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Bargains? Some emerging market stocks priced like they are going bust

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As funds continue to flee emerging markets (EM), valuations in this asset class are becoming dirt cheap with large cap stocks priced as if they're "going out of business," Citi has said in a new report.

The bank says it sees "plenty" of value in the sector, especially in large cap equities which haven't been this cheap since the Asian financial crisis.

(Read more: Pros: Emerging markets look cheap, but still risky)

"Large caps in growth emerging markets have de-rated to the extent that their relative valuations are back to levels last seen in 1997; in the case of Asia, the de-rating is down to levels not seen since our data series began in 1995," Citi said in a note on Monday.

Emerging market large cap stocks are also trading at a 25 percent discount to large caps listed on the MSCI Developed Markets Index, with the discount only having been wider during "crisis periods," Citi added.

These stocks have become the most "disliked asset class" within emerging market equities, but this could change as investors fear about "missing out" on opportunities.

"What is interesting for those who like price to book value versus return on equity (ROE) scatter plots is that ROE among large caps is still some 80 percent higher than for small and mid-caps," Citi said. "In other words, large caps have delivered ROE, but investors are refusing to pay for it."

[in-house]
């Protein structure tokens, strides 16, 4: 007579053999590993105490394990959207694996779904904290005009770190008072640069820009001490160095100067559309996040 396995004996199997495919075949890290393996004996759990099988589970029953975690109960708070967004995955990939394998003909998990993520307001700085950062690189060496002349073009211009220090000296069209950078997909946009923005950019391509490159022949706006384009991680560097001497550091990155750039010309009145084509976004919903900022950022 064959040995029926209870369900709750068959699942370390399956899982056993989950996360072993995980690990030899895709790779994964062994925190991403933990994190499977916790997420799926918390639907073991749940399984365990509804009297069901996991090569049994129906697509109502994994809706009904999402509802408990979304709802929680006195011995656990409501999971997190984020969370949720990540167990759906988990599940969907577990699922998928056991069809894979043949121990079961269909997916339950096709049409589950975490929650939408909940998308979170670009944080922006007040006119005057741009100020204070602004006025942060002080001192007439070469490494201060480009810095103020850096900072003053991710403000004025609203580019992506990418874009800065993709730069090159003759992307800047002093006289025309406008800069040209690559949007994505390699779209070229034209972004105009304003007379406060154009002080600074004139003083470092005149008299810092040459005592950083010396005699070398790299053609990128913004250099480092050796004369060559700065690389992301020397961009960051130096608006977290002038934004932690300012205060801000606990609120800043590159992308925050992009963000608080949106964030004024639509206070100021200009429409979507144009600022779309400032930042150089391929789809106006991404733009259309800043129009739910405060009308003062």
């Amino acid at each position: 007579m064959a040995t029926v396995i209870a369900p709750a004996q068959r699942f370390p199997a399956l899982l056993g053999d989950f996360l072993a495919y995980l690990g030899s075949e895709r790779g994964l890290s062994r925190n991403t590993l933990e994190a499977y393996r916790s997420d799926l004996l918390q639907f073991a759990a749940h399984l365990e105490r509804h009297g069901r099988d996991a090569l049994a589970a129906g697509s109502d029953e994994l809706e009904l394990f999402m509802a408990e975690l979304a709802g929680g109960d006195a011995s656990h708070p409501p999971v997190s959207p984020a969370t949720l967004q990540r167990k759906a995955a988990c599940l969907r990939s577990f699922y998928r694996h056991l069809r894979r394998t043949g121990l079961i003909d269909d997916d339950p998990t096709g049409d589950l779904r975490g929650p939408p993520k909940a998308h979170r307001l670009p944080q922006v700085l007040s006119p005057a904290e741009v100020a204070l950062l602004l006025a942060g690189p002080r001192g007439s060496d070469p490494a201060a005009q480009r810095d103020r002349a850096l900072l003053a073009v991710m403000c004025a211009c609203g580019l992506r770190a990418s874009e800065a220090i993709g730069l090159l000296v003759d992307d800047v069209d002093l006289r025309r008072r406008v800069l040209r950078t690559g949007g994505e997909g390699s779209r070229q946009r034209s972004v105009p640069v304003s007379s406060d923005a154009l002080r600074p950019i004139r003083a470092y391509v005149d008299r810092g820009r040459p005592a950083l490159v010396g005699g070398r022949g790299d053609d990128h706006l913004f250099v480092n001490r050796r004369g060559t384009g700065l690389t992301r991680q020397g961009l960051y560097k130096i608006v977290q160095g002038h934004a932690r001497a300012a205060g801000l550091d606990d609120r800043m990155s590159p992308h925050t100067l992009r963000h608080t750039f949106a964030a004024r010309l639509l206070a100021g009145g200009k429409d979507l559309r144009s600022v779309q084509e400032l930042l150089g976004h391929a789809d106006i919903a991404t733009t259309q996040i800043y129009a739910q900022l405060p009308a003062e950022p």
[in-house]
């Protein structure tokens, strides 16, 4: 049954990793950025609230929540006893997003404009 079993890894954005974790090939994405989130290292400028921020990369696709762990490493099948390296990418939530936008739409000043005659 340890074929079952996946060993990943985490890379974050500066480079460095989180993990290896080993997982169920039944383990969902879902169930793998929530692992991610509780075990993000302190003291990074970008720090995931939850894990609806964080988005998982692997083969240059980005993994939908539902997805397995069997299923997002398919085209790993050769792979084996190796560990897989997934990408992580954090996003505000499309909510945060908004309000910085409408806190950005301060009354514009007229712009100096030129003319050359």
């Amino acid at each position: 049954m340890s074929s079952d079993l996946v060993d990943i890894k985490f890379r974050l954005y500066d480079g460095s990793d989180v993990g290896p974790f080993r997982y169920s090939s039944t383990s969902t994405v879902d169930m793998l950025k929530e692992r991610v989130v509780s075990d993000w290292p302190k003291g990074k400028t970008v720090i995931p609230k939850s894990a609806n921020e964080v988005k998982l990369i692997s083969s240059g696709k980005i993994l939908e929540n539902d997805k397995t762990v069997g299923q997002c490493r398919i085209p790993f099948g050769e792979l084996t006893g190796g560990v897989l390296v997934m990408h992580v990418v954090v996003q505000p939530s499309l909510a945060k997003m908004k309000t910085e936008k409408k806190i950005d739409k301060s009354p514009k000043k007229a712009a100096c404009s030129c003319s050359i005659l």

(Read more: Sell emerging markets, but do it wisely: Roubini strategist)

Citi expects earnings to improve, as consensus estimates "can hardly get more awful." It notes, however, that investors need to get comfortable with energy, technology and banking sectors, which make of more than half of the large cap space.

"Investors have to believe that global demand is improving rather than deteriorating, which would help sentiment towards energy and tech in particular," it said.

(Read more: Fed tapering could mean instant problems for China)

Flows out of emerging market equities continued last week with the exit of $761 million in the week ending August 14, according to Citi. China saw the largest outflows within Asia at $241 million - marking the 13th week of outflows.

Citi said investor sentiment could get a lift by "continued improvements in PMIs (purchasing managers' indexes)" across emerging markets, and "a better credit environment in China."

— By CNBC.com's Rajeshni Naidu-Ghelani. Follow her on Twitter @RajeshniNaidu

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